The future of the web will be determined by companies that can overcome people challenges — to bring EVERYONE’S data online, and make it useful. And it won’t be about locking up people’s data, but instead helping them be smart about the free flow of their data.

It will be about networking that data, connecting it, to make a whole greater than the sum of the parts. That’s why web applications are so much more powerful than siloed desktop applications. That’s why the web itself is so powerful — it’s not just about collecting and distributing data. It’s about connecting data. And about connecting people.

  • @Simon makes a great point. If you think about the current amount of customer data on Corporate websites that sits there idle not because it *couldn't* have a value but because the effort/complexity to create meaningful business value up to this point has not been enough of a driver to put significant effort against it - particularly as many corporations are struggling through their over burden of understanding and making actionable the actual customer data they already have.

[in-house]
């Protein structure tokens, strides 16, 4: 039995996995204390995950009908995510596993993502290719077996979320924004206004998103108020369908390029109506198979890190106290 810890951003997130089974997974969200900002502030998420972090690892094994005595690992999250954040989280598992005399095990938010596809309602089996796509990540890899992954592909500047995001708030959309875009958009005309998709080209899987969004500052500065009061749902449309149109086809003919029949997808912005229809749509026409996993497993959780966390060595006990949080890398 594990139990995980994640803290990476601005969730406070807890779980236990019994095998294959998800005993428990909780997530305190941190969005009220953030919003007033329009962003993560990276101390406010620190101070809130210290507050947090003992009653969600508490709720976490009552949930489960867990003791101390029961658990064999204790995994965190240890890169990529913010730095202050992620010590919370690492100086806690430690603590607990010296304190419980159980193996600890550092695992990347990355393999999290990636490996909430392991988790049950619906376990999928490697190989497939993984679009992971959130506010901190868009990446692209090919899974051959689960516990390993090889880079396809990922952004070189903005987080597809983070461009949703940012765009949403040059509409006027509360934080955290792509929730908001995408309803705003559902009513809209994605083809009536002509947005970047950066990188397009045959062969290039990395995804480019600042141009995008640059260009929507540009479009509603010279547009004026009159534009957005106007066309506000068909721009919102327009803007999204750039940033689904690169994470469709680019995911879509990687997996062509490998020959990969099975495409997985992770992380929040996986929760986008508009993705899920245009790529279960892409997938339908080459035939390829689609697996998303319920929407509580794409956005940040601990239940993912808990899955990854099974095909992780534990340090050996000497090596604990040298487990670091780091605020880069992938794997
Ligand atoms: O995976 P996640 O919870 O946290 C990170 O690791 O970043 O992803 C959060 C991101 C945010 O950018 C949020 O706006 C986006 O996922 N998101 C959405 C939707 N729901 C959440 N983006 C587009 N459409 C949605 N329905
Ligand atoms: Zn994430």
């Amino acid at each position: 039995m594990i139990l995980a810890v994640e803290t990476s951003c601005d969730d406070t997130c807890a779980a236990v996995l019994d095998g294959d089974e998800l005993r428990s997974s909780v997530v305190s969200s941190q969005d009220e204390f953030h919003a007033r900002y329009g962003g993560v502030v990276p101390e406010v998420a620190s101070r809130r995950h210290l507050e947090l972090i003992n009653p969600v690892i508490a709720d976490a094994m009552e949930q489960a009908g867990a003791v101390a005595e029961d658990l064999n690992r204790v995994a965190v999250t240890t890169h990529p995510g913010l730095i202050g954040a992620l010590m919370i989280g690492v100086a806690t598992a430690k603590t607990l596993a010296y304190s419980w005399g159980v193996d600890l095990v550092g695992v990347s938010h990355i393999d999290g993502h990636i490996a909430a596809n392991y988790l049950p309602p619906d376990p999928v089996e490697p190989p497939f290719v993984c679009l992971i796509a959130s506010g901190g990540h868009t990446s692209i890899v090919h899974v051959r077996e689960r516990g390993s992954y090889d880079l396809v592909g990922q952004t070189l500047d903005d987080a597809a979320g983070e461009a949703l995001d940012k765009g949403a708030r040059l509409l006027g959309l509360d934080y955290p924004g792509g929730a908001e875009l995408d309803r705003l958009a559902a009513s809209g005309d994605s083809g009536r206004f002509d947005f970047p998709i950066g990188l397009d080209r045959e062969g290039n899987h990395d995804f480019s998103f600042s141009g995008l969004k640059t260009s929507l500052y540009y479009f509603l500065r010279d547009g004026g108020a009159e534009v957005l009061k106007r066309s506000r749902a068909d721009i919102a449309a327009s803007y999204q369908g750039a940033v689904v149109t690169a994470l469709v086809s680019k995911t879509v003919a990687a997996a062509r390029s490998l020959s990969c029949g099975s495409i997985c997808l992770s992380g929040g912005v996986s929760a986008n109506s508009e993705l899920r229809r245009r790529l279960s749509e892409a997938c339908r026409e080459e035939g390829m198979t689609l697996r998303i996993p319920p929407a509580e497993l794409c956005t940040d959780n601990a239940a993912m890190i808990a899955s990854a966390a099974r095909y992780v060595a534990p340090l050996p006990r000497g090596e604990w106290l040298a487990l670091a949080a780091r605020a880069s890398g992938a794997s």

I suspect the Google/DoubleClick merger and what they end up doing with all that "data" will blow this entire debate wide open much more so than Facebook or closed networking sites ever could....as they will have a missing link between a gazillion publisher sites and the open
    web.